Aaron Carpenter
Jun 23, 2018 rated it really liked it
At some point you've got to ask, "What WAS Homer talking about? Where did this pantheon come from?" Christianity has its historical points of origin, but the ancient mythologies? What did the ancients - Greeks, especially - think they were worshipping? How does this shed light on man's inherent spiritual orientation? (How does this set a backdrop for the New Testament?)

With respectful treatment of all faiths, Graziosi comes as close as perhaps is possible to answering most of these question. Tho
Sarah -  All The Book Blog Names Are Taken
While it wasn't exactly as I expected, I still enjoyed this one. I had anticipated an in-depth look at/discussion of each of the gods and goddesses and their evolution over time. Instead it looked at the gods and goddesses collectively, which worked out fine in the end. The book was strongest at the beginning, but overall I enjoyed it. I would've liked to have seen some color photos, particularly when discussing some of the artwork of the Renaissance.
Matthew Graham
Jul 22, 2017 rated it liked it
I read this after Tim Whitmarsh's Battling the Gods (BtG) which covers much of the same material in the first half of this book in a more rigorous and informed fashion, although this has some interesting anecdotes missing from BtG. The second half of this book deals with medieval and later ideas about the Greek gods where it is much better.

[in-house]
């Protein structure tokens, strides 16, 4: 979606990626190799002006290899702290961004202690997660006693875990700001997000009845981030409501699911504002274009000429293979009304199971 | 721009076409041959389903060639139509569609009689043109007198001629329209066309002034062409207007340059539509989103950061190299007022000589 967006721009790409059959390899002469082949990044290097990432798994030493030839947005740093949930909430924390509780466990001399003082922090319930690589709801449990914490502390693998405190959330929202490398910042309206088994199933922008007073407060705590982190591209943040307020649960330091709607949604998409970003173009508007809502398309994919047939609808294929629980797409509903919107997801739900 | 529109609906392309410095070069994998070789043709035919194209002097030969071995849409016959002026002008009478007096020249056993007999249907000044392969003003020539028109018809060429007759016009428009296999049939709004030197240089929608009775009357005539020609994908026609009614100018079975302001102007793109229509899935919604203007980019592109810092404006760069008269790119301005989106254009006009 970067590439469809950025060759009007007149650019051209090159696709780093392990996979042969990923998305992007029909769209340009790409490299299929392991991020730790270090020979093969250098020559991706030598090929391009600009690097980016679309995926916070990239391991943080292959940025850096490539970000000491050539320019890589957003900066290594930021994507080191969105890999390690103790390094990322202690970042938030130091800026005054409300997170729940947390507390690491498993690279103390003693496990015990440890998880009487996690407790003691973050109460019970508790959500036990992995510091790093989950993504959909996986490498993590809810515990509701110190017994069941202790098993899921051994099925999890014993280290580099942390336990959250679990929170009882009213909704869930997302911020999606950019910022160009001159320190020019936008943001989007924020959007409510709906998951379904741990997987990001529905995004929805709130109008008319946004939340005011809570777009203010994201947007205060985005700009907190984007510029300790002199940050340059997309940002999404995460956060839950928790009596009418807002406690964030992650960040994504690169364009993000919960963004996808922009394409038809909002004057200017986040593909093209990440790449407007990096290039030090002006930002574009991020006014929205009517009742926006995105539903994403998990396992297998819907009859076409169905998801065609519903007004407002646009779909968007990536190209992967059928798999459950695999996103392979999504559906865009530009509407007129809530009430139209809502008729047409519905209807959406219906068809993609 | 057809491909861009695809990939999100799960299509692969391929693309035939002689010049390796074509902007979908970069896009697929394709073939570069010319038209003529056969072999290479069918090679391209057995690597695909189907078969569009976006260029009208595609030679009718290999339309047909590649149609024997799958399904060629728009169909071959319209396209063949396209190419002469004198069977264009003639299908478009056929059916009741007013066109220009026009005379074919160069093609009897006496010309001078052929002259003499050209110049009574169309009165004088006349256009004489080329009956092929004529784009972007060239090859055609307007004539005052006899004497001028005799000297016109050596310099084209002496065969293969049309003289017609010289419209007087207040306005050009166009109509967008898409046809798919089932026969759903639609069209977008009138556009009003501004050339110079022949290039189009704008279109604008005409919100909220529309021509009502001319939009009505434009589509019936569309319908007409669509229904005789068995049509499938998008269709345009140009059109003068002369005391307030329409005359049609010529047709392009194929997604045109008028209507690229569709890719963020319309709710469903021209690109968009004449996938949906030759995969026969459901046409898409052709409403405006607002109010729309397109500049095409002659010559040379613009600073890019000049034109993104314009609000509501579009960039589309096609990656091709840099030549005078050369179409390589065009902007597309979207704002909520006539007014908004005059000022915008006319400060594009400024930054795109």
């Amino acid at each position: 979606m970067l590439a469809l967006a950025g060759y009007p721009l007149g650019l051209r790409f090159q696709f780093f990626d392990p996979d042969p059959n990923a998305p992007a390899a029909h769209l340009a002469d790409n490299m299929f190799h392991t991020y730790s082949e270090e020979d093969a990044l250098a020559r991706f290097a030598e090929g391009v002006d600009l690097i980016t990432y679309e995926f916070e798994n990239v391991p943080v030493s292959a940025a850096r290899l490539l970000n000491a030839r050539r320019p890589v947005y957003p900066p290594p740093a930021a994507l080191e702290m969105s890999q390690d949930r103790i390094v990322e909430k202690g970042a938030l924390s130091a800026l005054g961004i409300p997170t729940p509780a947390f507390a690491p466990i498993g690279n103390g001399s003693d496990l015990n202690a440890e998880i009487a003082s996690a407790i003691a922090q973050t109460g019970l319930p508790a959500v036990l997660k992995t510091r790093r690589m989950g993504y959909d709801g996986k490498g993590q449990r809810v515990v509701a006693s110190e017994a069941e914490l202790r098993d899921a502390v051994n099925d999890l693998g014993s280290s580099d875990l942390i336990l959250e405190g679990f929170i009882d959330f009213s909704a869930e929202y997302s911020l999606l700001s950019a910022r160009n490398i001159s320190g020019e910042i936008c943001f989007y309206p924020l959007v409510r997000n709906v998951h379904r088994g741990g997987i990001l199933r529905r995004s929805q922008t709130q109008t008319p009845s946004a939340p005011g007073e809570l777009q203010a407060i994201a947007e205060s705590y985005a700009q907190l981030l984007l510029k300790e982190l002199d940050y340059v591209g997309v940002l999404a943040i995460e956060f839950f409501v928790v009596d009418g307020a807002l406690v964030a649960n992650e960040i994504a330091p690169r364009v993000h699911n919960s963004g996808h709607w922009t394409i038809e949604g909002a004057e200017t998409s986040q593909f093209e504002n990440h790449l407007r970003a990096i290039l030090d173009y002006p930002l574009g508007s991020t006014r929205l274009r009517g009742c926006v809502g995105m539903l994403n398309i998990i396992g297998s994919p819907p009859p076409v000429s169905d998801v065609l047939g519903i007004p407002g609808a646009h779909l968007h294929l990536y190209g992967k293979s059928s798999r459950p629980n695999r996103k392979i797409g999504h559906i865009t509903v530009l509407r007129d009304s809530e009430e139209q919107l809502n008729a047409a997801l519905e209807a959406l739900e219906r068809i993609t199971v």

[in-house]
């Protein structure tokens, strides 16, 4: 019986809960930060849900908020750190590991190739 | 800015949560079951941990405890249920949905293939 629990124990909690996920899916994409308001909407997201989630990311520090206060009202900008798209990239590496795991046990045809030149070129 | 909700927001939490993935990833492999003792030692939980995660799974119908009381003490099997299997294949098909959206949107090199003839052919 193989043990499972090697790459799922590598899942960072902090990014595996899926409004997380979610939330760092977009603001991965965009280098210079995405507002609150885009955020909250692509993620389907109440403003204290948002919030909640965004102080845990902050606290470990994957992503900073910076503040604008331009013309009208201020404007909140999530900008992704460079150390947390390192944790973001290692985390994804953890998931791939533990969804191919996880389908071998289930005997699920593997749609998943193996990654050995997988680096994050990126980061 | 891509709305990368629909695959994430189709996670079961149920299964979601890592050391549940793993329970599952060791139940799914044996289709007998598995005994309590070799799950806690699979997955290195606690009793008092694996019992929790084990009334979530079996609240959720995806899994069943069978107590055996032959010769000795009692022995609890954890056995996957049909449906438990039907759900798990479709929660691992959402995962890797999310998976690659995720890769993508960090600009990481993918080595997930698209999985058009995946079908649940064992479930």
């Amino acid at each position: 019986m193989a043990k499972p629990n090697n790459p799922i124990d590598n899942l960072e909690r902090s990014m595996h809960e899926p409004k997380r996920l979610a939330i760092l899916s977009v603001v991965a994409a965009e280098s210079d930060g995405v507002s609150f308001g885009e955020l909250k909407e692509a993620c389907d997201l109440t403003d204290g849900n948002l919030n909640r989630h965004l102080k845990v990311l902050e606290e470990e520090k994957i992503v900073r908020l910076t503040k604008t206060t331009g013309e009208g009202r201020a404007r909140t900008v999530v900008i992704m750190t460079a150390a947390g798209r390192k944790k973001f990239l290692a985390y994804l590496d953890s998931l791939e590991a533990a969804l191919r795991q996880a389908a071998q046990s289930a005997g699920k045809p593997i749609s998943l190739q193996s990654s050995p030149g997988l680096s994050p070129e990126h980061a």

Oct 26, 2017 rated it really liked it
Shelves: history, owned
A fantastic read. Traces the history of the Olympic gods from their inception through Roman assimilation as well as Egyptian and Babylonian influencing all the way to modern times. Great pacing and flow, and never really got dry, which was wonderful. I wish it was a bit longer so it could go more into depth, but that's just my personal preference.
Rowena Abdul Razak
Jul 14, 2018 rated it really liked it
Really well written and witty history of how the gods of Olympus have remained immortal. Too little focus on the post-renaissance period but otherwise, a good overview of how the gods have changed their appearance through the ages, been manipulated for political and religious reasons but somehow maintained their divinity and sense of permanence. Good read.
Pedro Martins Barata
Nice historical overview

Thoroughly researched, the book provides an excellent introduction to the history of the Gods from their creation bu Homer and others, up until the XXth century. Very enjoyable reading.
Dearna (Words of the Roses)

I really enjoyed this book! I loved seeing the ways in which the Greek Gods’ presence has continued through the ages. Just goes to show the empires don’t destroy their the culture of those it conquers but rather adapts it for its on purpose.
Oct 12, 2017 rated it really liked it
Excellent book tracing the Olympians from their earliest known beginnings in Greece, through their aassimulation in Rome, through the Renaissance, and onwards.

Interesting and absorbing.

Highly recommended.